Scott B. Baker Managing Editor


DVD Included

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FORMAT Full Page 1/2 Page 1/3 Page Back Cover Inside Back Cover Inside Front Cover 2-Page Spread SIZE 8.5 x 11 in. 8.5 x 5 in. 2.5 x 11 in. 8.5 x 11 in. 8.5 x 11 in. 8.5 x 11 in. 17 x 11 in. PRICE/Issue $ 700 $ 450 $ 450 $1,500 $1,200 $1,200 $1,200

All advertisement are 4-color and professionally printed using a digital press.

With this issue of Collision, you will find a DVD with more than 2 gigabytes of content including 70 crash video clips, over 1,000 digital photos, Vericom data, Stalker data, IST crash data, CDR System retrieved data and PowerPoint presentations from the 2006 ARC-CSI Crash Conference. The autorun DVD includes a menu screen that will load when you insert the DVD in your computer's DVD drive. Please note this is a DATA DVD and not a video DVD. It will only work on a DVD ROM drive.

Collision Staff

Scott Baker Sean Haight Tonya Baker

Publisher, Managing Editor [email protected] Editor Advertising Account Manager

DIGITAL AD REQUIREMENTS: Digital data is required for all ad submissions. Preferred format is EPS and PDF. Files should be press optimized, converted to CMYK, and have all fonts embedded. Publisher shall have no obligation or liability to Advertiser of any kind (including, without limitation, the obligation to offer Advertiser makegoods or any other form of compensation) if an as is supplied to Publisher by Advertiser in any format other than PDF. We will also accept AI, PSD, TIFF, and DOC file types. Please be sure to include a copy of all fonts used in your art work. Publisher will not supply a faxed or soft proof for Advertiser-supplied files. Advertiser is solely responsible for preflighting and proofing all advertisements prior to submission to Publisher. If Publisher detects an error before going to press, Publisher will make a reasonable effort to contact Advertiser to give Advertiser an opportunity to correct and resubmit Advertiser's file before publication. Accepted Media: Files may be submitted on a CD-ROM or FTP'd to the publishers FTP site. The FTP service requires a User Name and Password. Please contact Collision Publishing to get the log in information. For complete and up-to-date information regarding advertising in Collision, please refer to our web site: Collision Publishing LLC 118 Lake Street South Suite G Kirkland, WA 98033 Toll Free: 800-346-9571 Email: [email protected] Web:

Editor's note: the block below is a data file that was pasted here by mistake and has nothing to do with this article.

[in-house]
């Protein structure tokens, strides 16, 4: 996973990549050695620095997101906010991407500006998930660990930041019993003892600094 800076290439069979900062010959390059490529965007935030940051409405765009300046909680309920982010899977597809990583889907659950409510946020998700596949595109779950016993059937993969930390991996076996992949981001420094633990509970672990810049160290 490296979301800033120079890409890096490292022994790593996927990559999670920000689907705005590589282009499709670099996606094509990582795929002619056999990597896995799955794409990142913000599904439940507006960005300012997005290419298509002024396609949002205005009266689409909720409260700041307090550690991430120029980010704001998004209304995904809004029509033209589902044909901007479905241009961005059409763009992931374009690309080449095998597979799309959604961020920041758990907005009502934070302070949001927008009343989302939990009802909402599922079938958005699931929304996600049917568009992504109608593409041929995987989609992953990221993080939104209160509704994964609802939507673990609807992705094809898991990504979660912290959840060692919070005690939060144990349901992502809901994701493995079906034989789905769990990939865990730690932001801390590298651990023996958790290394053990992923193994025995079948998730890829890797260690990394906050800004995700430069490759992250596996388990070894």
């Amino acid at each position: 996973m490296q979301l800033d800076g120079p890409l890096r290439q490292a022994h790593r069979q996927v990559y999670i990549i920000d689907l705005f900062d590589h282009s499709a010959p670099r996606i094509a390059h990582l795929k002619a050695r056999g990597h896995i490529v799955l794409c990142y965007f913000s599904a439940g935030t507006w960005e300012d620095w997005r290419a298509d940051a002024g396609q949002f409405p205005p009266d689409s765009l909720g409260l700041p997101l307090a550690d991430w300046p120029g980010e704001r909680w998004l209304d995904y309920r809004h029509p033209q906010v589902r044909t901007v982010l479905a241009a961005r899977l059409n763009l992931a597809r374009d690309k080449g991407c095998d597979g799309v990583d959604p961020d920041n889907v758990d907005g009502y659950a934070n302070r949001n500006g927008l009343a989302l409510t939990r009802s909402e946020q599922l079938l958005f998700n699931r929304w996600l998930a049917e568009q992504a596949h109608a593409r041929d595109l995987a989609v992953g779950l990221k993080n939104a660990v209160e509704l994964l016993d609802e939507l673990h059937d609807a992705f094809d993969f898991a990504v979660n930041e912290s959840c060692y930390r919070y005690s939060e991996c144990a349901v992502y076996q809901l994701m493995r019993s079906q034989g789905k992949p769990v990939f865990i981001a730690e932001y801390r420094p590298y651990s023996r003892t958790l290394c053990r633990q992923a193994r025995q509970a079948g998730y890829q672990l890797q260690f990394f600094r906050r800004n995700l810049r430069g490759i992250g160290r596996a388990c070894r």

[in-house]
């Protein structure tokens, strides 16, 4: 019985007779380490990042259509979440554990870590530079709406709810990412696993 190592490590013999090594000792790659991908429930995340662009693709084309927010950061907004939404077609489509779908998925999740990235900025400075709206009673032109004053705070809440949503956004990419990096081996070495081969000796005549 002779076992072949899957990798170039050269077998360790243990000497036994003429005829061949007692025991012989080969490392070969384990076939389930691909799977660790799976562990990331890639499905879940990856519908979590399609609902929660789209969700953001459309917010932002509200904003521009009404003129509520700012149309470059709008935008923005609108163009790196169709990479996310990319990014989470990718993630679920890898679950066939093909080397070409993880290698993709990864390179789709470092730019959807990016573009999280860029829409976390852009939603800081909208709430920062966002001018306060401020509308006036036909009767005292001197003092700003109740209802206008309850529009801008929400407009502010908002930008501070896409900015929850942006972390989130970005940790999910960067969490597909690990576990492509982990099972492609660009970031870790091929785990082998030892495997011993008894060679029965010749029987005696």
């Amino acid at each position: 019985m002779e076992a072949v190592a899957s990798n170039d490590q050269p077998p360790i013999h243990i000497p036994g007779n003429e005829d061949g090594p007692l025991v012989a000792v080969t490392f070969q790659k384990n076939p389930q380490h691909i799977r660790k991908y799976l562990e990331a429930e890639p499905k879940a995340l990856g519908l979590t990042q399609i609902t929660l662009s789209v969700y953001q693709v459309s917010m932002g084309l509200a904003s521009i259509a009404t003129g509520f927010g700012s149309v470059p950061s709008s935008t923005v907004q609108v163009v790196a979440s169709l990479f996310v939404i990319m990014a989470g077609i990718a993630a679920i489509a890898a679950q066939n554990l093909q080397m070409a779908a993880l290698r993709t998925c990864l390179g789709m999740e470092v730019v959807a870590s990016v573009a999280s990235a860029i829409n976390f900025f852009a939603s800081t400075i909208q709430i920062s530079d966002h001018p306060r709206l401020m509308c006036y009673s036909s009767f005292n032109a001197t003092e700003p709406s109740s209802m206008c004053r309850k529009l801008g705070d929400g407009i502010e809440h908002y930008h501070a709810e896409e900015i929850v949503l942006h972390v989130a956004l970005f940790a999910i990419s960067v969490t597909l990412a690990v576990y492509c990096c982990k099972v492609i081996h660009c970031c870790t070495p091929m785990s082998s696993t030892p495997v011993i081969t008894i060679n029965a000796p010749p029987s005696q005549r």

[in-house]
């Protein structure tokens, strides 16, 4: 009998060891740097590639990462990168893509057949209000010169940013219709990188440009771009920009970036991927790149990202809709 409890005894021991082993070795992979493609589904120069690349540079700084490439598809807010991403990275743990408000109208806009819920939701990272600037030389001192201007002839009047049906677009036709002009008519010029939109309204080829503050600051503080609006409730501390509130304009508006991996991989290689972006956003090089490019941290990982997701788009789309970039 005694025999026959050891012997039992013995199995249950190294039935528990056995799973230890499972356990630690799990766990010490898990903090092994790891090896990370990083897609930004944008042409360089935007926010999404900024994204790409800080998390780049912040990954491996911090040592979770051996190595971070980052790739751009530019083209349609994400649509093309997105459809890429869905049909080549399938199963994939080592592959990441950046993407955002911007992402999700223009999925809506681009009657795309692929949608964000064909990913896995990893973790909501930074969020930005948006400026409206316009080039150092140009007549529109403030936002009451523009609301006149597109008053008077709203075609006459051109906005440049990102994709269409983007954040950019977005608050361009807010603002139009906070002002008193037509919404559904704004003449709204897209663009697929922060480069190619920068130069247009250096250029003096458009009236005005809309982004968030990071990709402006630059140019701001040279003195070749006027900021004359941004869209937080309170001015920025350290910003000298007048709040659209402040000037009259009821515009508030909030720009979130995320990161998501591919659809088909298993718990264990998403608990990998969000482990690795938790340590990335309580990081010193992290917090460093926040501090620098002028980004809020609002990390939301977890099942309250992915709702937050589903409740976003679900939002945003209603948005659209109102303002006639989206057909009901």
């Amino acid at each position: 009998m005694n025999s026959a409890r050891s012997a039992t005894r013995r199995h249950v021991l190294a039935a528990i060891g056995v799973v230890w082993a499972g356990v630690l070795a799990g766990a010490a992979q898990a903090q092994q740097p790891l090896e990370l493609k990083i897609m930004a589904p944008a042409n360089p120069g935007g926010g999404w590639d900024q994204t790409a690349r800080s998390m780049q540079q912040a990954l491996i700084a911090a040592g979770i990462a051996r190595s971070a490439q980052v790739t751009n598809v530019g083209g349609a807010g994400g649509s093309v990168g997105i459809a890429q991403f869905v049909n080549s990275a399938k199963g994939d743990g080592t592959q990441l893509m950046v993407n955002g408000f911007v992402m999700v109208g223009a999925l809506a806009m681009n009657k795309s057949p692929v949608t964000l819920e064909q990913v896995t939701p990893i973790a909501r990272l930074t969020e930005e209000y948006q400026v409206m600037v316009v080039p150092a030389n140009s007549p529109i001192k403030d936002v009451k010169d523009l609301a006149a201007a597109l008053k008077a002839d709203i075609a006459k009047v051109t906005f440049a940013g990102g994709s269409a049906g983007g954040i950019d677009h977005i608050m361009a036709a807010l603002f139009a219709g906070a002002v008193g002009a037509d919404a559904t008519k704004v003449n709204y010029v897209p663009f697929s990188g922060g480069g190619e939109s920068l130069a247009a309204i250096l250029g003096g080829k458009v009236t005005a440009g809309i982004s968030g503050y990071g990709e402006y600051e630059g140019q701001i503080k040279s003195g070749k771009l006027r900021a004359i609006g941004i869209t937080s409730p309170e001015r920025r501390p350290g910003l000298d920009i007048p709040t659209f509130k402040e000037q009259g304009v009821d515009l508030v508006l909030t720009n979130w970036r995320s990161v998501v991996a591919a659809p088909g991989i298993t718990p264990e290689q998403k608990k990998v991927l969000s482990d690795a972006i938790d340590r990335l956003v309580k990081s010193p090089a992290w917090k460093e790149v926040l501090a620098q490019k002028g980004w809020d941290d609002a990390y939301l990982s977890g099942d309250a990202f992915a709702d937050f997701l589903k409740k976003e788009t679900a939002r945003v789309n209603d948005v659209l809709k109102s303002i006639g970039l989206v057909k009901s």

Content Advisory Committee W. R. Rusty Haight Collision Safety Institute Brad Muir Collision Safety Institute John Meserve President, NAPARS Tom Szabo Biomechanical Reasearch & Testing Judson Welcher Biomechanical Reasearch & Testing

All rights reserved, © 2006 Collision Publishing LLC. The opinions and conclusions expressed in this publication and attached data disk in articles attributed to specific authors are the opinions and conclusions of the authors noted and not necessarily the editorial staff or reviewers of those documents. Really, facts belong to everybody, any other opinions to us. The distinction is yours to draw...otherwise, the opinions expressed herein are not necessarily those of any employer, not necessarily ours and probably not necessary. Dissenting opinions, discussion or conclusions which may express an adverse position to those expressed herein by specifically cited authors can be addressed in writing by sending an email to the editor at [email protected] or sending a "regular mail" letter to us at 118 Lake Street South Suite G, Kirkland, WA 98033. By sending an email to any or our email or snail mail addresses listed in this publication you are agreeing that: (1) we are by definition, "the intended recipient" (2) all information in the email is ours to do with as we see fit and make such financial profit, political mileage, or good joke as it lends itself to. (3) This overrides any disclaimer or statement of confidentiality that may be included on your original message. The entire physical universe, including this publication and attached data disk, may one day collapse back into an infinitesimally small space. Should another universe subsequently re-emerge, the existence of this publication and data disk in that universe cannot be guaranteed.